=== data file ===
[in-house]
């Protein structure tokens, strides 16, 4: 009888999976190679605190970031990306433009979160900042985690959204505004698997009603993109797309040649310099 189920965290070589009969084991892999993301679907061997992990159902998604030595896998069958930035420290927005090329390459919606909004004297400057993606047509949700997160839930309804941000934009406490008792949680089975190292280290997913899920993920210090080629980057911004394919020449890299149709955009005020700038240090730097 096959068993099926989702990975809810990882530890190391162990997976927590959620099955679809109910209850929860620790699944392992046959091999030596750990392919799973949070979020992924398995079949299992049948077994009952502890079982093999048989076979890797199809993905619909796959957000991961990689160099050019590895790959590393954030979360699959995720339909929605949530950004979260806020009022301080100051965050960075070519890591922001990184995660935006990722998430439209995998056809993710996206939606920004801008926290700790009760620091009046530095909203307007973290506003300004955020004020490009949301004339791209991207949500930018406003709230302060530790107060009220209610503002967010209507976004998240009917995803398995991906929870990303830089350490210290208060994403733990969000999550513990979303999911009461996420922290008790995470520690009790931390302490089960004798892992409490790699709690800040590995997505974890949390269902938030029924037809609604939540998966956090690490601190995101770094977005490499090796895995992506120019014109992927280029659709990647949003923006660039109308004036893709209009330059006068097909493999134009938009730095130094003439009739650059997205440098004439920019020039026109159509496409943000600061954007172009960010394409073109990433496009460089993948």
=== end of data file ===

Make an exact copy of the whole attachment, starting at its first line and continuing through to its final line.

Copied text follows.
[in-house]
């Protein structure tokens, strides 16, 4: 009888999976190679605190970031990306433009979160900042985690959204505004698997009603993109797309040649310099 189920965290070589009969084991892999993301679907061997992990159902998604030595896998069958930035420290927005090329390459919606909004004297400057993606047509949700997160839930309804941000934009406490008792949680089975190292280290997913899920993920210090080629980057911004394919020449890299149709955009005020700038240090730097 096959068993099926989702990975809810990882530890190391162990997976927590959620099955679809109910209850929860620790699944392992046959091999030596750990392919799973949070979020992924398995079949299992049948077994009952502890079982093999048989076979890797199809993905619909796959957000991961990689160099050019590895790959590393954030979360699959995720339909929605949530950004979260806020009022301080100051965050960075070519890591922001990184995660935006990722998430439209995998056809993710996206939606920004801008926290700790009760620091009046530095909203307007973290506003300004955020004020490009949301004339791209991207949500930018406003709230302060530790107060009220209610503002967010209507976004998240009917995803398995991906929870990303830089350490210290208060994403733990969000999550513990979303999911009461996420922290008790995470520690009790931390302490089960004798892992409490790699709690800040590995997505974890949390269902938030029924037809609604939540998966956090690490601190995101770094977005490499090796895995992506120019014109992927280029659709990647949003923006660039109308004036893709209009330059006068097909493999134009938009730095130094003439009739650059997205440098004439920019020039026109159509496409943000600061954007172009960010394409073109990433496009460089993948």